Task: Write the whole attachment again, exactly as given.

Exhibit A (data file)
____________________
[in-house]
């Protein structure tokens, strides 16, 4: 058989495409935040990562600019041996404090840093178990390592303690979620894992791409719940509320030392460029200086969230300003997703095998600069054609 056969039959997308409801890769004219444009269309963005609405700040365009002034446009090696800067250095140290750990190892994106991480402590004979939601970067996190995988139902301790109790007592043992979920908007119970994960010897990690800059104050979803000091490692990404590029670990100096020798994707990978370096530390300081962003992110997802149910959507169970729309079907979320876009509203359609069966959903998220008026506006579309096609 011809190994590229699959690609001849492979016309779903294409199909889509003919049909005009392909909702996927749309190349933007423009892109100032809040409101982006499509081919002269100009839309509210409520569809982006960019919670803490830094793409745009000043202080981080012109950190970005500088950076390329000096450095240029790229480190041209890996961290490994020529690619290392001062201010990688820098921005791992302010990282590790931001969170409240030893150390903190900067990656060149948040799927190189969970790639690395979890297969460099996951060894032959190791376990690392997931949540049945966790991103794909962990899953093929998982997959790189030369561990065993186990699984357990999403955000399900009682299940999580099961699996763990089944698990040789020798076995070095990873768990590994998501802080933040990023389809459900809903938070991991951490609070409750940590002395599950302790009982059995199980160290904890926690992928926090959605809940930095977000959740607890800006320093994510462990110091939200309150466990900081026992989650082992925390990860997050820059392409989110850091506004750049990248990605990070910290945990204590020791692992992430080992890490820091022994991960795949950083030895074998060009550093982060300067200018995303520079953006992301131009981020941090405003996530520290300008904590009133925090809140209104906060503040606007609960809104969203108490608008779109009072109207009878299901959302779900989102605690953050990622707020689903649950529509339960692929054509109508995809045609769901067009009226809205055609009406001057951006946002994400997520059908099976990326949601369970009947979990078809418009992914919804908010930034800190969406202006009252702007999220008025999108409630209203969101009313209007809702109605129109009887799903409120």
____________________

[in-house]
């Protein structure tokens, strides 16, 4: 058989495409935040990562600019041996404090840093178990390592303690979620894992791409719940509320030392460029200086969230300003997703095998600069054609 056969039959997308409801890769004219444009269309963005609405700040365009002034446009090696800067250095140290750990190892994106991480402590004979939601970067996190995988139902301790109790007592043992979920908007119970994960010897990690800059104050979803000091490692990404590029670990100096020798994707990978370096530390300081962003992110997802149910959507169970729309079907979320876009509203359609069966959903998220008026506006579309096609 011809190994590229699959690609001849492979016309779903294409199909889509003919049909005009392909909702996927749309190349933007423009892109100032809040409101982006499509081919002269100009839309509210409520569809982006960019919670803490830094793409745009000043202080981080012109950190970005500088950076390329000096450095240029790229480190041209890996961290490994020529690619290392001062201010990688820098921005791992302010990282590790931001969170409240030893150390903190900067990656060149948040799927190189969970790639690395979890297969460099996951060894032959190791376990690392997931949540049945966790991103794909962990899953093929998982997959790189030369561990065993186990699984357990999403955000399900009682299940999580099961699996763990089944698990040789020798076995070095990873768990590994998501802080933040990023389809459900809903938070991991951490609070409750940590002395599950302790009982059995199980160290904890926690992928926090959605809940930095977000959740607890800006320093994510462990110091939200309150466990900081026992989650082992925390990860997050820059392409989110850091506004750049990248990605990070910290945990204590020791692992992430080992890490820091022994991960795949950083030895074998060009550093982060300067200018995303520079953006992301131009981020941090405003996530520290300008904590009133925090809140209104906060503040606007609960809104969203108490608008779109009072109207009878299901959302779900989102605690953050990622707020689903649950529509339960692929054509109508995809045609769901067009009226809205055609009406001057951006946002994400997520059908099976990326949601369970009947979990078809418009992914919804908010930034800190969406202006009252702007999220008025999108409630209203969101009313209007809702109605129109009887799903409120």